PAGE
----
DOONGUL: Drivers rocked by road with blown tyres and crashes
COVERED in blood with seat-belt burns and a dislocated hand, Genevieve Gosling trudged up a hill to get reception to call for help.
On her way back from shopping about 2pm on a sunny day last February, the Doongul local's four-wheel drive had lost traction on the rocks and dust covering Old Gayndah Rd at the slight turn down the slope at Melville Creek.
"I don't drive fast," Ms Gosling said.
"I've just moved here, it's a 100km/h road and everyone always complains because I do about 60km/h.
"The car went up an embankment, got air and hit a tree, landing on it's roof, it then rolled onto its side.
"I can't believe I survived it. I have a new lease on life.
"It was just luck I didn't have my four-year-old son with me. The roof was caved in just above his car seat."
Ms Gosling said in the past six months she had gone through three spare tyres from flats collected on the same road.
"I'm not the only one, there has been so many others," she said.
"The same type of sharp rocks which are mined from the quarry down the road are part of the environment and keep getting brought up to the surface with erosion.
Peter Youngman vividly remembers the 15 accidents which have happened in the past decade, every car a 'write off'.
"Under the Woocoo Shire before the amalgamation of councils there was a proposal on their website for a 10-year plan to make the road bitumen to Musket Flats," he said.
"But now, nothing, we are nothing. We have definitely been worse off after the amalgamation. We have gone backwards."
Advocating for the state of the access road from Maryborough to the small township is a passion for long-time local Terry Bull.
"I have sent in petitions with more than 20 signatures of residents to council twice, in October 2017 and October 2018," Mr Bull said.
"We have had the same result both times. Nothing.
"I've collected all the big rocks which have been unearthed on the road over the last 12 months to save people's tyres and as evidence.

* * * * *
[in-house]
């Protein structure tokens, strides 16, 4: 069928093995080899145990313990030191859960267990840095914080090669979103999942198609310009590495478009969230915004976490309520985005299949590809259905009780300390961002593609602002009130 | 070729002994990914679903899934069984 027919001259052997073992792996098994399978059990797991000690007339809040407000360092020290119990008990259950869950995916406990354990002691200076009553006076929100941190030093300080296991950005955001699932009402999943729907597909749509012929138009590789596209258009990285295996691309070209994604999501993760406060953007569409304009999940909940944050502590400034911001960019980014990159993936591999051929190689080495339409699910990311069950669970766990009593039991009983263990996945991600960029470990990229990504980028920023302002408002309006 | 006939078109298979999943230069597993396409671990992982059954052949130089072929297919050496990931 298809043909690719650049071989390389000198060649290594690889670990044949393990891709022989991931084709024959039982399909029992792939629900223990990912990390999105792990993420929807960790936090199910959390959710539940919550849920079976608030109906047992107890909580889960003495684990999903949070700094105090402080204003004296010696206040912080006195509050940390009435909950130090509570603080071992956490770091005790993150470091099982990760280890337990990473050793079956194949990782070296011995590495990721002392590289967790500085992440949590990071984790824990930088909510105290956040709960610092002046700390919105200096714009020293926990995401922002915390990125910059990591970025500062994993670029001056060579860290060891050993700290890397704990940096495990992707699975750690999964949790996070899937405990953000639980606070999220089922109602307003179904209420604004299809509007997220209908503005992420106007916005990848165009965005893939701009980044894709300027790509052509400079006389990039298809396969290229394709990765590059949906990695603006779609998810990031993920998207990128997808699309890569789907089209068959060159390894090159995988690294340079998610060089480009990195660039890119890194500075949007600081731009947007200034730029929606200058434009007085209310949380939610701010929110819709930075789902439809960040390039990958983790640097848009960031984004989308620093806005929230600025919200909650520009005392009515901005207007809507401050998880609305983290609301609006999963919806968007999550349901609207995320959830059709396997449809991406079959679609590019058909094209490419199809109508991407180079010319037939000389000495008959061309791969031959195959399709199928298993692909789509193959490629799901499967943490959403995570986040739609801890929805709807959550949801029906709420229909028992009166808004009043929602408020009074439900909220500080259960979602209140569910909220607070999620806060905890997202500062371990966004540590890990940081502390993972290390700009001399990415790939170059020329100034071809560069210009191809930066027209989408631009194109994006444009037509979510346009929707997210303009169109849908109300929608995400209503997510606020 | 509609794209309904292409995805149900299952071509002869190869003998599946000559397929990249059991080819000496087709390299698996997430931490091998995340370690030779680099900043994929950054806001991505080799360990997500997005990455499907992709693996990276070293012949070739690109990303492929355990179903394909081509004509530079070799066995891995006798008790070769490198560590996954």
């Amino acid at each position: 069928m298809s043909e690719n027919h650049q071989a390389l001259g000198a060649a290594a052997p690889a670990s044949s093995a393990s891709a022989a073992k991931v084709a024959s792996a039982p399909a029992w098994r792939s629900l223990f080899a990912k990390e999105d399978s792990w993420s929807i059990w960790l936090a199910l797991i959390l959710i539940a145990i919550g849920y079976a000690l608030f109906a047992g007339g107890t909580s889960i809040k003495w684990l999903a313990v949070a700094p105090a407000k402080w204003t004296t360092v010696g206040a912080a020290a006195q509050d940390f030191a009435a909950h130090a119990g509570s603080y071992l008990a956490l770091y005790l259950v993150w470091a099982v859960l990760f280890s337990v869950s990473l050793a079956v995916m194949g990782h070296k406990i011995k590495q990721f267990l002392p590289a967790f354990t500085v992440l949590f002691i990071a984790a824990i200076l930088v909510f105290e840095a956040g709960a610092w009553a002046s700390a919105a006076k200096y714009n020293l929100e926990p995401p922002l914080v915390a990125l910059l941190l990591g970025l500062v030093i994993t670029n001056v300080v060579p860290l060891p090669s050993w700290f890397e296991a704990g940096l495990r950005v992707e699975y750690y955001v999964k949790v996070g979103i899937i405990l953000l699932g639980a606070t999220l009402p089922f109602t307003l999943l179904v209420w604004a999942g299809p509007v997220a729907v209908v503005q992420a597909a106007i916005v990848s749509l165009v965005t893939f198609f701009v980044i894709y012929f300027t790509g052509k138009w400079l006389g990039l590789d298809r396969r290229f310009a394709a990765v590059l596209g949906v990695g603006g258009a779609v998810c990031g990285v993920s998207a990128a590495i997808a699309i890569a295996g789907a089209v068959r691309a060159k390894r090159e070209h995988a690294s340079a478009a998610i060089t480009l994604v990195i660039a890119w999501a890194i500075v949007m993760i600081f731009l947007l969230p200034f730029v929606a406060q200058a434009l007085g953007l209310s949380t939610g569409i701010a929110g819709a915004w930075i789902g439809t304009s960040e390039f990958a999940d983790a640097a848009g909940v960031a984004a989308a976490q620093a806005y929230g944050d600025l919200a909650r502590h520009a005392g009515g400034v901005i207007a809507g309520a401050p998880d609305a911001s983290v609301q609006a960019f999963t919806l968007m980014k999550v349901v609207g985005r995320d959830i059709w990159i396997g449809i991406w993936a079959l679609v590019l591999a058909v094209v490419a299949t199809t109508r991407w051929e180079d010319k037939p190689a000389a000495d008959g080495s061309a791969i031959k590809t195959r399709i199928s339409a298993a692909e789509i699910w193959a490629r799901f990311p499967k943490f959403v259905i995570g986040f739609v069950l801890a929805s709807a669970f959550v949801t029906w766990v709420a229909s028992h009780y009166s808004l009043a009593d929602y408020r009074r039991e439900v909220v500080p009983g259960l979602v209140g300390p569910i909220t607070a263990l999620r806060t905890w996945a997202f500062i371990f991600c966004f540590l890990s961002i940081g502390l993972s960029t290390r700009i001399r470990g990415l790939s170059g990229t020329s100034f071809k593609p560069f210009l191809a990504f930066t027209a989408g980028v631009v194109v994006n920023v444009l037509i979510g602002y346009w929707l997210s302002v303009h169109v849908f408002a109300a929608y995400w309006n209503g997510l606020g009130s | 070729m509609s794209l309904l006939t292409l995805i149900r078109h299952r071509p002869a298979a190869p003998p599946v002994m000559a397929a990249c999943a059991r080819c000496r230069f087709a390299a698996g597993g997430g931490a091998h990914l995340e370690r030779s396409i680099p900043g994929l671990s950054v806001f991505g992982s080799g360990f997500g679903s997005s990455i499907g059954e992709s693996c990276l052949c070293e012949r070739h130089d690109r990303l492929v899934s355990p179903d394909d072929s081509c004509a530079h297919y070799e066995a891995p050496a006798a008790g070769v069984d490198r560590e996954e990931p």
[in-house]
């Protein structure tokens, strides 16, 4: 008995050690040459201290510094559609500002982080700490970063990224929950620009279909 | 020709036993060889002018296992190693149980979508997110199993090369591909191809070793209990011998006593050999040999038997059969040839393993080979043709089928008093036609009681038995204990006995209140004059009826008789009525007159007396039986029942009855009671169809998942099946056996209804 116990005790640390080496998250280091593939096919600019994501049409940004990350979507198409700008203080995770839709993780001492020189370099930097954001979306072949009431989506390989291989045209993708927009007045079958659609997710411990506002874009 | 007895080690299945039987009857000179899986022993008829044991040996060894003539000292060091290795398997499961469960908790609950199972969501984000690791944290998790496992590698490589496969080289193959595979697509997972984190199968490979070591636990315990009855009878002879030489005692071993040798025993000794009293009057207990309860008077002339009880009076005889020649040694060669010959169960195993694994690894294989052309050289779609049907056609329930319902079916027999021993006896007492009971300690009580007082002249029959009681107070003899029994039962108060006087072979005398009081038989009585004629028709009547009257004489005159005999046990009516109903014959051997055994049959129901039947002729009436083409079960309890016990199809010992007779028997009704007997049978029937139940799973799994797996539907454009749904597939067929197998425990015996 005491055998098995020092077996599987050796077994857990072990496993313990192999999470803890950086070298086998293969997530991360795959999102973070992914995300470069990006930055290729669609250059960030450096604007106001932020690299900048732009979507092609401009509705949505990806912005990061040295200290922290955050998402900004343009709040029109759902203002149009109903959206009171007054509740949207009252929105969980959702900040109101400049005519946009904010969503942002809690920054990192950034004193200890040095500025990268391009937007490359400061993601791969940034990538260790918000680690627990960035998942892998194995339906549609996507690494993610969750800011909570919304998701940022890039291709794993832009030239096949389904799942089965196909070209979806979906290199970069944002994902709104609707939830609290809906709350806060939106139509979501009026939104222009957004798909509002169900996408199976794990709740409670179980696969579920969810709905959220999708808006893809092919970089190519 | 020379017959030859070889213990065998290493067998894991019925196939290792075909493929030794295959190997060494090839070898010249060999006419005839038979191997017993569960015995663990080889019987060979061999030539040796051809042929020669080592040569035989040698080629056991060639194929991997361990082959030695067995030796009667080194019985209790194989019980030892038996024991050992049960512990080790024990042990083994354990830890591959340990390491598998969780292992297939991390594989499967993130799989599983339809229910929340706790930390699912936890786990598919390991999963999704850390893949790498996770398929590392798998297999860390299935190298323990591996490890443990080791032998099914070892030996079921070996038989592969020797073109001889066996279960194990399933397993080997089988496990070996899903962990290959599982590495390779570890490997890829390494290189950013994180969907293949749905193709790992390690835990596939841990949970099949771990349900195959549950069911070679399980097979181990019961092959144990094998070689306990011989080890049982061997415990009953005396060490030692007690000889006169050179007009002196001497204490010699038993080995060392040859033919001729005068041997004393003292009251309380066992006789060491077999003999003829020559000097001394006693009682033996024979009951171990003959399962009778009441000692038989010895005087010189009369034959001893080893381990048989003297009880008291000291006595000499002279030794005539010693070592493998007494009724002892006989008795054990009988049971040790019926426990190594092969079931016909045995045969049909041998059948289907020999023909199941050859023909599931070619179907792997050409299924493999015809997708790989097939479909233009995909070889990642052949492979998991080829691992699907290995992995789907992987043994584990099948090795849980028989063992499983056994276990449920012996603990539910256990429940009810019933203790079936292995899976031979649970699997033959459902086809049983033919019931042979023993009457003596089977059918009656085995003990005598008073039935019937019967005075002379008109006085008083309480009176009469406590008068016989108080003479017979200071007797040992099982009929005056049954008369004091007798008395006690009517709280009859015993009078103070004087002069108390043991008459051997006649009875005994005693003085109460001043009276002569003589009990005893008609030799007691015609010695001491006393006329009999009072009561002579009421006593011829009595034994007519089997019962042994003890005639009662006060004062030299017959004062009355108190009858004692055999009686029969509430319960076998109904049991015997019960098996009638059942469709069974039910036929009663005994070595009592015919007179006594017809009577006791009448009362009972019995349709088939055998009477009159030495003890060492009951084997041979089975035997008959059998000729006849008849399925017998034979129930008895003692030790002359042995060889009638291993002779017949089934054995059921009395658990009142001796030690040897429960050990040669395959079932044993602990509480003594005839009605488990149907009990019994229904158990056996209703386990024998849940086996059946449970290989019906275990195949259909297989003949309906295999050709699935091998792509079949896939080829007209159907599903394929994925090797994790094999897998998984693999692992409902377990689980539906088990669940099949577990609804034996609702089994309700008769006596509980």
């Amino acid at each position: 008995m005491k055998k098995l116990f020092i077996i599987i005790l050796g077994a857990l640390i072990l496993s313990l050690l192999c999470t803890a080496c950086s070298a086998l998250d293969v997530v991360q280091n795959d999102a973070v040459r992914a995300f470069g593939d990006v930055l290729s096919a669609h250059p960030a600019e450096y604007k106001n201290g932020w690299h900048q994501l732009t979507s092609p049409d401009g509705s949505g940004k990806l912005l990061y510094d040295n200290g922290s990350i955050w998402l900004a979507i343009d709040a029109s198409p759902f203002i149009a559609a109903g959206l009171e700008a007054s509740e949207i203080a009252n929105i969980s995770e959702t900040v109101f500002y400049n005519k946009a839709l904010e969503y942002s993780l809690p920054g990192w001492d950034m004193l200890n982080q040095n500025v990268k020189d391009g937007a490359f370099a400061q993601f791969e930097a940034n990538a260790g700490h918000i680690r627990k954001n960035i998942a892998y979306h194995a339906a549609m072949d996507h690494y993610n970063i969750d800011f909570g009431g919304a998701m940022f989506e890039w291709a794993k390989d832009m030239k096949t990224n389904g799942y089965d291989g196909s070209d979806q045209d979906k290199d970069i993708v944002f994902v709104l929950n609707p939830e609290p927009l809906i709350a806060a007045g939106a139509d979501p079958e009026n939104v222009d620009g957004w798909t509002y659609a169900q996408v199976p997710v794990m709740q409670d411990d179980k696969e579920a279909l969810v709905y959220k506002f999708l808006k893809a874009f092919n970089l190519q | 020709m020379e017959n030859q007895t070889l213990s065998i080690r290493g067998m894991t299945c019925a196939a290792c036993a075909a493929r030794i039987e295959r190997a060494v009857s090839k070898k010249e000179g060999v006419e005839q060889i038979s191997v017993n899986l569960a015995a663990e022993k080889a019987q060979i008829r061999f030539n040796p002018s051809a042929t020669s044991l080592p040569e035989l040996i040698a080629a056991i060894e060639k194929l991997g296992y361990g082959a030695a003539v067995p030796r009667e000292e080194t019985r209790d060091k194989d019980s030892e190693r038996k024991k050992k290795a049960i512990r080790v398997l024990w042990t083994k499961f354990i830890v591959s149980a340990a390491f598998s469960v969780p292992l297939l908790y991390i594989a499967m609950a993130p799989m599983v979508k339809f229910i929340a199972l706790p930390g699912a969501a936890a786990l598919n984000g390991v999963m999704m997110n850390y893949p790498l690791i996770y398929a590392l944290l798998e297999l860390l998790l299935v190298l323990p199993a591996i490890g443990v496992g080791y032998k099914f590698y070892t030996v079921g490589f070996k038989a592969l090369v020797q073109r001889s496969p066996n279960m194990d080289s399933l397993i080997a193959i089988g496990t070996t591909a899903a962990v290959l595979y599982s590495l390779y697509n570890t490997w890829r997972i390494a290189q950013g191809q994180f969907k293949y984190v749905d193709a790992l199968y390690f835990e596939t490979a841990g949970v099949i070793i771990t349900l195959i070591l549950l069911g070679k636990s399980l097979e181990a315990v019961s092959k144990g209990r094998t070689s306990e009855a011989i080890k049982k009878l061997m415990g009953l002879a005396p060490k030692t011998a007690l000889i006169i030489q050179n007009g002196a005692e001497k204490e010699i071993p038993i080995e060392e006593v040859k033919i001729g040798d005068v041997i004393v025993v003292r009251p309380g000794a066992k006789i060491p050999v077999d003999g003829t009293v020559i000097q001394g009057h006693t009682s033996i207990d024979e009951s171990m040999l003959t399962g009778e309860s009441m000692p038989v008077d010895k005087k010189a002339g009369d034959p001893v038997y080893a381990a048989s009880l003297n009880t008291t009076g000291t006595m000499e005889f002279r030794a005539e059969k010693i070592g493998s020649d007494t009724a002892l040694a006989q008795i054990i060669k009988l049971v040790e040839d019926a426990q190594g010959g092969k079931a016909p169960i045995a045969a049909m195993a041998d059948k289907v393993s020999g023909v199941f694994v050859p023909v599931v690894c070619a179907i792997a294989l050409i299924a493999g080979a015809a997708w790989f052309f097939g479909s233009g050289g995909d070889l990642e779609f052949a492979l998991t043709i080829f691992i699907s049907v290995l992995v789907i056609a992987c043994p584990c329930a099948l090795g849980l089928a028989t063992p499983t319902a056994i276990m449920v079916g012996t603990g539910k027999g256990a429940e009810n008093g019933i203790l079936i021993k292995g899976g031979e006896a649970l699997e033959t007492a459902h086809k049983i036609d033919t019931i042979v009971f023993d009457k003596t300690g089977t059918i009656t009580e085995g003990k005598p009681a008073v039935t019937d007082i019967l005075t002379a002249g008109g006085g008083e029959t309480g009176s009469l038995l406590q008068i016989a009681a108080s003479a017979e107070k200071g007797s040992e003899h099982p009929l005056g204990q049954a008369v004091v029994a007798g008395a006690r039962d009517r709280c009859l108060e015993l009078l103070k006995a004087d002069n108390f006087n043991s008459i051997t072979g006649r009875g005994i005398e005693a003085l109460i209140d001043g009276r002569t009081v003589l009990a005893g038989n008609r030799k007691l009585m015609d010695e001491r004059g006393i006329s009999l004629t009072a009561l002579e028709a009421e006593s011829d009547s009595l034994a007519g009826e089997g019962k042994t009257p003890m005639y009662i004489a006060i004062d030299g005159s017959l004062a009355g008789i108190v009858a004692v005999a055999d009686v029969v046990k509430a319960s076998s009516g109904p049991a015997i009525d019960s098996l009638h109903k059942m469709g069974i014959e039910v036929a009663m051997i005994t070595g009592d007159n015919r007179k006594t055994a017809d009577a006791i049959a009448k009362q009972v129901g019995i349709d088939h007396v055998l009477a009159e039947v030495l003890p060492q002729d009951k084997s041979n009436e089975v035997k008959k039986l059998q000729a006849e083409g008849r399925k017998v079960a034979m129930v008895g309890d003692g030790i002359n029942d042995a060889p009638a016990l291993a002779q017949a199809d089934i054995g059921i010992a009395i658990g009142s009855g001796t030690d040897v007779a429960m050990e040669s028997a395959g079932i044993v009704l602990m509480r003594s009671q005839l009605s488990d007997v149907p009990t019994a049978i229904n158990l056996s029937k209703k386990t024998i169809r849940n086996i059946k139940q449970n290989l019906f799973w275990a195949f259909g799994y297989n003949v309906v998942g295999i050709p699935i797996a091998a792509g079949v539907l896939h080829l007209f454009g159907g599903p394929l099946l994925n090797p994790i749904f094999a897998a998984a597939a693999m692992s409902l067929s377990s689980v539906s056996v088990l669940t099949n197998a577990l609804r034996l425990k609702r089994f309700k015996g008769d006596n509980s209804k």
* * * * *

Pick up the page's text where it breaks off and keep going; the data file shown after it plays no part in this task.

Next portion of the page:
"We don't want a completely new road, we know we live in a regional area, we just want a safer road."
Fraser Coast Regional Council Infrastructure Services director Davendra Naidu said the council had received and investigated about eight requests annually in the past nine years for works on Old Gayndah Rd.
"The requests vary from notifications of trees and limbs across the road following storms to the condition of the road surface," he said.
"How requests for maintenance and improvements are attended to is based on the outcome of an investigation by staff, safety requirements and where they fit into council's maintenance program to ensure that the road is serviceable.
"If safety issues are raised by residents or from council's regular assessment program, they are investigated and attended to appropriately.
"Council widened sections of the road over crests to improve visibility, improved the approaches to two creek crossings and installed new signage following a petition from residents in 2017.
"In response to a 2018 petition, residents were advised that Old Gayndah Rd was inspected and graded annually, with the next grading scheduled for March this year, weather permitting.
"Council staff travel Old Gayndah Rd at least once a fortnight and minor maintenance works are undertaken when isolated defects are identified. Since 2013, Council has invested $1.019million in maintenance and capital improvements to Old Gayndah Rd, while it is estimated that it would cost $13million to seal the 13km unsealed section."
"Council is always reassessing its road building and road maintenance program based on priorities across the entire Fraser Coast region."